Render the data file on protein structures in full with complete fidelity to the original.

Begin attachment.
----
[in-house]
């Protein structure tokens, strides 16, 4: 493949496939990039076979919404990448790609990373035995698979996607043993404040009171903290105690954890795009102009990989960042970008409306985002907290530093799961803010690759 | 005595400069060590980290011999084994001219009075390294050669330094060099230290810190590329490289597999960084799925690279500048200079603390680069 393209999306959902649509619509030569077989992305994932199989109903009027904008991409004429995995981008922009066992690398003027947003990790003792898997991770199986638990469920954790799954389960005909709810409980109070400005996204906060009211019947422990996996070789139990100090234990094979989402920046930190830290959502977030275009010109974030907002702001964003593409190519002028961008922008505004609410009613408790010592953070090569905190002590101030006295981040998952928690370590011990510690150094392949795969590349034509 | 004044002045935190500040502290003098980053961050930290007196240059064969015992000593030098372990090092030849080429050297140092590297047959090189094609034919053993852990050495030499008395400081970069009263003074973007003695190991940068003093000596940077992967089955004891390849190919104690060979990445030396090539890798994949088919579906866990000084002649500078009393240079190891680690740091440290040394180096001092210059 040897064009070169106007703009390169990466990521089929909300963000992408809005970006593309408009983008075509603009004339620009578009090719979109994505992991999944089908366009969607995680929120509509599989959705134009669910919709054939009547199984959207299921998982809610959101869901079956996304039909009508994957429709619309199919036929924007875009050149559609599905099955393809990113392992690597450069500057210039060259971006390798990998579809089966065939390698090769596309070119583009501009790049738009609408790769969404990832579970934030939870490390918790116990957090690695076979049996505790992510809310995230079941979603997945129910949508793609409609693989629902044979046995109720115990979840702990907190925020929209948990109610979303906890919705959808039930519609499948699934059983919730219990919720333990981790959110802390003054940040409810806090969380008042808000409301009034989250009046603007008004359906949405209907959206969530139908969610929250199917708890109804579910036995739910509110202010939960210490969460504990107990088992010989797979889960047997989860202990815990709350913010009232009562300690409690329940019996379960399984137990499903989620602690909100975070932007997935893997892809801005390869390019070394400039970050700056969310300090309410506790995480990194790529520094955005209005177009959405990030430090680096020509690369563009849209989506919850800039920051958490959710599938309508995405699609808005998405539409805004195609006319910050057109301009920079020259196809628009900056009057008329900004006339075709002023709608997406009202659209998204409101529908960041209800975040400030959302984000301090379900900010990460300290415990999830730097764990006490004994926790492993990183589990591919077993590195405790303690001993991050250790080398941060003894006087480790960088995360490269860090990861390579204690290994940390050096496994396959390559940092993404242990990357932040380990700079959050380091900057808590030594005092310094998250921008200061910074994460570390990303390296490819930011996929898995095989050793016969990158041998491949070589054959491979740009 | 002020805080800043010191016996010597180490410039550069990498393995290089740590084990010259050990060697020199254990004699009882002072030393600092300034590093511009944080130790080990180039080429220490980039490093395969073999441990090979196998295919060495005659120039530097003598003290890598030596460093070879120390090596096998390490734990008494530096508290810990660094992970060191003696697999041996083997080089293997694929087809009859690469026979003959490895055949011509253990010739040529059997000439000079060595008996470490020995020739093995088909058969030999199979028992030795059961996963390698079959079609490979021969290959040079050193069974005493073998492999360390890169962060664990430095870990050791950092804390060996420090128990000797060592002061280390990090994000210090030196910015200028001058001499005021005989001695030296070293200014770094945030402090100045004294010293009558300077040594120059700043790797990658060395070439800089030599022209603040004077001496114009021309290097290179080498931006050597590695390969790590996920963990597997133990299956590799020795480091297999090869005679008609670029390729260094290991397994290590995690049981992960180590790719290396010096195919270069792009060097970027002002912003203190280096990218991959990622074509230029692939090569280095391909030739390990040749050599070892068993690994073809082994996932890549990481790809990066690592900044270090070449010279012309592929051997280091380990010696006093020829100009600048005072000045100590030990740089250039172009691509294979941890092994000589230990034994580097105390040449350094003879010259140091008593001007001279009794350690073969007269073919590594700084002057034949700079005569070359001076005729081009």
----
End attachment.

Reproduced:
[in-house]
């Protein structure tokens, strides 16, 4: 493949496939990039076979919404990448790609990373035995698979996607043993404040009171903290105690954890795009102009990989960042970008409306985002907290530093799961803010690759 | 005595400069060590980290011999084994001219009075390294050669330094060099230290810190590329490289597999960084799925690279500048200079603390680069 393209999306959902649509619509030569077989992305994932199989109903009027904008991409004429995995981008922009066992690398003027947003990790003792898997991770199986638990469920954790799954389960005909709810409980109070400005996204906060009211019947422990996996070789139990100090234990094979989402920046930190830290959502977030275009010109974030907002702001964003593409190519002028961008922008505004609410009613408790010592953070090569905190002590101030006295981040998952928690370590011990510690150094392949795969590349034509 | 004044002045935190500040502290003098980053961050930290007196240059064969015992000593030098372990090092030849080429050297140092590297047959090189094609034919053993852990050495030499008395400081970069009263003074973007003695190991940068003093000596940077992967089955004891390849190919104690060979990445030396090539890798994949088919579906866990000084002649500078009393240079190891680690740091440290040394180096001092210059 040897064009070169106007703009390169990466990521089929909300963000992408809005970006593309408009983008075509603009004339620009578009090719979109994505992991999944089908366009969607995680929120509509599989959705134009669910919709054939009547199984959207299921998982809610959101869901079956996304039909009508994957429709619309199919036929924007875009050149559609599905099955393809990113392992690597450069500057210039060259971006390798990998579809089966065939390698090769596309070119583009501009790049738009609408790769969404990832579970934030939870490390918790116990957090690695076979049996505790992510809310995230079941979603997945129910949508793609409609693989629902044979046995109720115990979840702990907190925020929209948990109610979303906890919705959808039930519609499948699934059983919730219990919720333990981790959110802390003054940040409810806090969380008042808000409301009034989250009046603007008004359906949405209907959206969530139908969610929250199917708890109804579910036995739910509110202010939960210490969460504990107990088992010989797979889960047997989860202990815990709350913010009232009562300690409690329940019996379960399984137990499903989620602690909100975070932007997935893997892809801005390869390019070394400039970050700056969310300090309410506790995480990194790529520094955005209005177009959405990030430090680096020509690369563009849209989506919850800039920051958490959710599938309508995405699609808005998405539409805004195609006319910050057109301009920079020259196809628009900056009057008329900004006339075709002023709608997406009202659209998204409101529908960041209800975040400030959302984000301090379900900010990460300290415990999830730097764990006490004994926790492993990183589990591919077993590195405790303690001993991050250790080398941060003894006087480790960088995360490269860090990861390579204690290994940390050096496994396959390559940092993404242990990357932040380990700079959050380091900057808590030594005092310094998250921008200061910074994460570390990303390296490819930011996929898995095989050793016969990158041998491949070589054959491979740009 | 002020805080800043010191016996010597180490410039550069990498393995290089740590084990010259050990060697020199254990004699009882002072030393600092300034590093511009944080130790080990180039080429220490980039490093395969073999441990090979196998295919060495005659120039530097003598003290890598030596460093070879120390090596096998390490734990008494530096508290810990660094992970060191003696697999041996083997080089293997694929087809009859690469026979003959490895055949011509253990010739040529059997000439000079060595008996470490020995020739093995088909058969030999199979028992030795059961996963390698079959079609490979021969290959040079050193069974005493073998492999360390890169962060664990430095870990050791950092804390060996420090128990000797060592002061280390990090994000210090030196910015200028001058001499005021005989001695030296070293200014770094945030402090100045004294010293009558300077040594120059700043790797990658060395070439800089030599022209603040004077001496114009021309290097290179080498931006050597590695390969790590996920963990597997133990299956590799020795480091297999090869005679008609670029390729260094290991397994290590995690049981992960180590790719290396010096195919270069792009060097970027002002912003203190280096990218991959990622074509230029692939090569280095391909030739390990040749050599070892068993690994073809082994996932890549990481790809990066690592900044270090070449010279012309592929051997280091380990010696006093020829100009600048005072000045100590030990740089250039172009691509294979941890092994000589230990034994580097105390040449350094003879010259140091008593001007001279009794350690073969007269073919590594700084002057034949700079005569070359001076005729081009």